Draaken M, Knapp M, Pennimpede T, Schmidt JM, Ebert AK, Rösch W, et al. Genome-wide association study and meta-analysis identify ISL1 as genome-wide significant susceptibility gene for bladder exstrophy. PLoS Genet. 2015;11(3):e1005024.
Tannour-Louet M, Han S, Corbett ST, et al. Identification of de novo copy number variants associated with human disorders of sexual development. PLoS ONE. 2010;5(10):e15392.
El-Hattab AW, Skorupski JC, Hsieh MH, Breman AM, Patel A, Cheung SW, et al. OEIS complex associated with chromosome 1p36 deletion: A case report and review. Am J Med Genet A. 2010;152A(2):504–11.
Rotmensch S, Liberati M, Luo JS, Tallini G, Mahoney MJ, Hobbins JC. Prenatal diagnosis of a fetus with terminal deletion of chromosome 1 (q41). Prenat Diagn. 1991;11(11):867–73.
Zaki MS, Gillesseen-Kaesbach G, Vater I, Caliebe A, Siebert R, Kamel AK, et al. Bladder exstrophy and extreme genital anomaly in a patient with pure terminal 1q deletion: Expansion of phenotypic spectrum. Eur J Med Genet. 2012;55(1):43–8.
Jorgez CJ, Rosenfeld JA, Wilken NR, Vangapandu HV, Sahin A, Pham D, et al. Genitourinary defects associated with genomic deletions in 2p15 encompassing OTX1. PLoS ONE. 2014;9(9):e107028.
Kosaki R, Fukuhara Y, Kosuga M, Okuyama T, Kawashima N, Honna T, et al. OEIS complex with del (3) (q12.2q13.2). Am J Med Genet A. 2005;135A(2):224–6.
Nicholls G, Duffy PG. Anatomical correction of the exstrophy-epispadias complex: analysis of 34 patients. Br J Urol. 1998;82(6):865–9.
Battaglia A, Carey JC, Cederholm P, Viskochil DH, Brothman AR, Galasso C. Natural history of Wolf-Hirschhorn syndrome: experience with 15 cases. Pediatrics. 1999;103(4 Pt 1):830–6.
Chipail A, Constantinescu V, Covic M, Angheloni T. Phenotypic and cytogenetic analysis of an unusual malformative syndrome (trisomy 9 p+). Rev Pediatr Obstet Ginecol Pediatr. 1976;25(3):201–10.
Thauvin-Robinet C, Faivre L, Cusin V, Khau Van Kien P, Callier P, Parker KL, et al. Cloacal exstrophy in an infant with 9q34.1-qter deletion resulting from a de novo unbalanced translocation between chromosome 9q and Yq. Am J Med Genet A. 2004;126A(3):303–7.
Draaken M, Mughal SS, Pennimpede T, et al. Isolated bladder exstrophy associated with a de novo 0.9 Mb microduplication on chromosome 19p13.12. Birth Defects Res A Clin Mol Teratol. 2013;97(3):133–9.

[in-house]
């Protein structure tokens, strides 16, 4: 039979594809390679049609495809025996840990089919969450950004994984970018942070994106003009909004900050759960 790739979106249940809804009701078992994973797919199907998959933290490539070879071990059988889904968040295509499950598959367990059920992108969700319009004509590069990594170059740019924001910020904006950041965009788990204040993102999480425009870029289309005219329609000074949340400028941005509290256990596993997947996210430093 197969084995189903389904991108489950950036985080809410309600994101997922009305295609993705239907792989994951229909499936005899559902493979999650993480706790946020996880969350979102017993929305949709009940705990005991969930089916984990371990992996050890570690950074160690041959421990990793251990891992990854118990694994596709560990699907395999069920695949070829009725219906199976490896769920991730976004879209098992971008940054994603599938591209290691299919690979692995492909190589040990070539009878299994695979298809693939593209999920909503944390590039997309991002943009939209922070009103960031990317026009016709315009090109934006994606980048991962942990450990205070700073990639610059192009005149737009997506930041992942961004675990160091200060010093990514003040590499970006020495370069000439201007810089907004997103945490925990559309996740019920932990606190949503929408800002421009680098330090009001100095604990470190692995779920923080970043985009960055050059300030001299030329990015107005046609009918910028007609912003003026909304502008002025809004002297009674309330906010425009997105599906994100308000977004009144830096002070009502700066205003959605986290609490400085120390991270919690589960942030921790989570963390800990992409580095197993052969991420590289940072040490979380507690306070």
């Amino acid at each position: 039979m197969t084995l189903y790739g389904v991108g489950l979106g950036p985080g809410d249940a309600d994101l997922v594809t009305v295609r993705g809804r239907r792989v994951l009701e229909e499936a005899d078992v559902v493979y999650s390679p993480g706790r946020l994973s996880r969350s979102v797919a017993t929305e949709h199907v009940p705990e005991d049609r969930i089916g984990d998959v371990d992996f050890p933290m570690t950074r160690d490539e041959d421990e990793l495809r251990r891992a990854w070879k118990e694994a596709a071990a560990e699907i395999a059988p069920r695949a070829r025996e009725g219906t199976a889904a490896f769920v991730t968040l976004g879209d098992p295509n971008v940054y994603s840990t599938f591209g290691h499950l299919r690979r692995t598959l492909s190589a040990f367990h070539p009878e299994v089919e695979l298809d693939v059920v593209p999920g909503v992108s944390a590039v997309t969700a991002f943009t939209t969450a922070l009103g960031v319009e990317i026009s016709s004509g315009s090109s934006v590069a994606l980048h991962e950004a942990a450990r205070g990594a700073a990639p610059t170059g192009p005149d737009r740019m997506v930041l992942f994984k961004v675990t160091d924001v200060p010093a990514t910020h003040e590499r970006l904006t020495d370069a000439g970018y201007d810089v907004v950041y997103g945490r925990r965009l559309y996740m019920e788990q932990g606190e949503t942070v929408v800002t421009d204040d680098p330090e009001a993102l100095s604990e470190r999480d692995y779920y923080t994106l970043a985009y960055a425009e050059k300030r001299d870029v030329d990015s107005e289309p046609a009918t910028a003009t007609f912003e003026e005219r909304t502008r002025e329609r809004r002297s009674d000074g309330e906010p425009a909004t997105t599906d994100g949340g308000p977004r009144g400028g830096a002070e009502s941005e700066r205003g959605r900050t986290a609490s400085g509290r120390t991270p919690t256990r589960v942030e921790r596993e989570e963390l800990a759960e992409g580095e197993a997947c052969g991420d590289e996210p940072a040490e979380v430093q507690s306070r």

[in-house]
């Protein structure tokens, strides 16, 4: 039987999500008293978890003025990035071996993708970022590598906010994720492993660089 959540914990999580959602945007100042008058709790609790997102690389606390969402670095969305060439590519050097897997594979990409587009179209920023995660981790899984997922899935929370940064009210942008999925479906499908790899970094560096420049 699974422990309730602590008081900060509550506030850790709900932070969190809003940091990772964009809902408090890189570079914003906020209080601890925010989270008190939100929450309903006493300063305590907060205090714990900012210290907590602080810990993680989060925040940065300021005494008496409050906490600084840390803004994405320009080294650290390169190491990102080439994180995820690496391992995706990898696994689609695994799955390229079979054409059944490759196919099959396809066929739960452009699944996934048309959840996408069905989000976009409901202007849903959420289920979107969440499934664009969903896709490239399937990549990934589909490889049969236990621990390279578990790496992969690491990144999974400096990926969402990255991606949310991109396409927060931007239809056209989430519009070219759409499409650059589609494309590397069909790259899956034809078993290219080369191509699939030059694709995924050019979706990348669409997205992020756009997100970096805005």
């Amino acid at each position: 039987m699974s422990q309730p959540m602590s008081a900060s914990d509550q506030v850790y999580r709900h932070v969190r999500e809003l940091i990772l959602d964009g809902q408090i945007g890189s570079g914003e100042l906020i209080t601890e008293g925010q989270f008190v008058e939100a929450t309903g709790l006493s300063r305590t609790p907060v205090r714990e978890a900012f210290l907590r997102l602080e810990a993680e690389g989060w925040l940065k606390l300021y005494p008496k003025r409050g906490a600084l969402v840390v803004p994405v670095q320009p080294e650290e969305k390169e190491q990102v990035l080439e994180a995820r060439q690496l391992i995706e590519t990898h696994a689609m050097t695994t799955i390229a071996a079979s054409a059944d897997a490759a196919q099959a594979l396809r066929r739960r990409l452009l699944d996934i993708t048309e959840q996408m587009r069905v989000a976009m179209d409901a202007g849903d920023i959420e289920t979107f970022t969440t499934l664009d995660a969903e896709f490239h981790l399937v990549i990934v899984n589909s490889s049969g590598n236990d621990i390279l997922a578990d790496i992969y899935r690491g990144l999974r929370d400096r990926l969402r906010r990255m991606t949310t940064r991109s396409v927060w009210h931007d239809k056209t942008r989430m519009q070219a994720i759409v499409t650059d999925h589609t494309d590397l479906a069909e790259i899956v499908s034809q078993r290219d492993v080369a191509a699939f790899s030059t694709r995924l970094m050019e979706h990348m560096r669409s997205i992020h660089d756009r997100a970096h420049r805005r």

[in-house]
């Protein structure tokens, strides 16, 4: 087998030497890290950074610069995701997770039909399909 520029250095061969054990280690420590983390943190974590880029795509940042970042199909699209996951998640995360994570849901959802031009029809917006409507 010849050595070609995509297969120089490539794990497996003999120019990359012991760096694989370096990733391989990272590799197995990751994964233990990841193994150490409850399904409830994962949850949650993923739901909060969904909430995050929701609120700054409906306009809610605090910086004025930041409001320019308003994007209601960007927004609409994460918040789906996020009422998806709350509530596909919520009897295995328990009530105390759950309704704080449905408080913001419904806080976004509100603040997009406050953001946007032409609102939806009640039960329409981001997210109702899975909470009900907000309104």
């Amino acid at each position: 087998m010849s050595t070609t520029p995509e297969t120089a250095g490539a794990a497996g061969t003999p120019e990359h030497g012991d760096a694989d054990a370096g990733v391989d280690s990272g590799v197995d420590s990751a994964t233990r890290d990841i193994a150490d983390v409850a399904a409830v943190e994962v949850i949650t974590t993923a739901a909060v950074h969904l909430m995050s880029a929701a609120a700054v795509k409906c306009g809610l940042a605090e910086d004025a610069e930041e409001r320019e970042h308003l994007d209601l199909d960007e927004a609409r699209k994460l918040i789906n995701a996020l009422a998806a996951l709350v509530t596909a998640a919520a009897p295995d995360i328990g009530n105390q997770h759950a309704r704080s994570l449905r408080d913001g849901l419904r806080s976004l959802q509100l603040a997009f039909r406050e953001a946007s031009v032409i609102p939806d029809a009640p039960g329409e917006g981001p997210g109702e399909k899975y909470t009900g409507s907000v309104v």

Draaken M, Reutter H, Schramm C, Bartels E, Boemers TM, Ebert AK, et al. Microduplications at 22q11.21 are associated with non-syndromic classic bladder exstrophy. Eur J Med Genet. 2010;53(2):55–60.
Draaken M, Baudisch F, Timmermann B, Kuhl H, Kerick M, Proske J, et al. Classic bladder exstrophy: Frequent 22q11.21 duplications and definition of a 414 kb phenocritical region. Birth Defects Res A Clin Mol Teratol. 2014;100(6):512–7.
Lundin J, Soderhäll C, Lundén L, Hammarsjö A, White I, Schoumans J, et al. 22q11.2 microduplication in two patients with bladder exstrophy and hearing impairment. Eur J Med Genet. 2010;53(2):61–5.
Pierquin G, Uwineza A. 22q11.2 microduplication in a patient with bladder exstrophy and delayed psychomotor development. Eur J Hum Genet. 2012;20 suppl 1:89. abstr.
Soderhäll C, Lundin J, Lagerstedt-Robinson K, Grigelioniene G, Lackgren G, Clementson Kockum C, et al. A case with bladder exstrophy and unbalanced X chromosome rearrangement. Eur J Pediatr Surg. 2014;24(4):353–9.
Vlangos CN, Siuniak A, Ackley T, van Bokhoven H, Veltman J, Iyer R, et al. Comprehensive genetic analysis of OEIS complex reveals no evidence for a recurrent microdeletion or duplication. Am J Med Genet A. 2011;155A(1):38–49.
Schmermund A, Möhlenkamp S, Stang A, Grönemeyer D, Seibel R, Hirche H, et al. Assessment of clinically silent atherosclerotic disease and established and novel risk factors for predicting myocardial infarction and cardiac death in healthy middleaged subjects: rationale and design of the Heinz Nixdorf RECALL Study. Risk factors, evaluation of coronary calcium and lifestyle. Am Heart J. 2002;144(2):212–8.
Colella S, Yau C, Taylor JM, Mirza G, Butler H, Clouston P, et al. An Objective Bayes Hidden-Markov Model to detect and accurately map copy number variation using SNP genotyping data. Nucleic Acids Res. 2007;35(6):2013–25.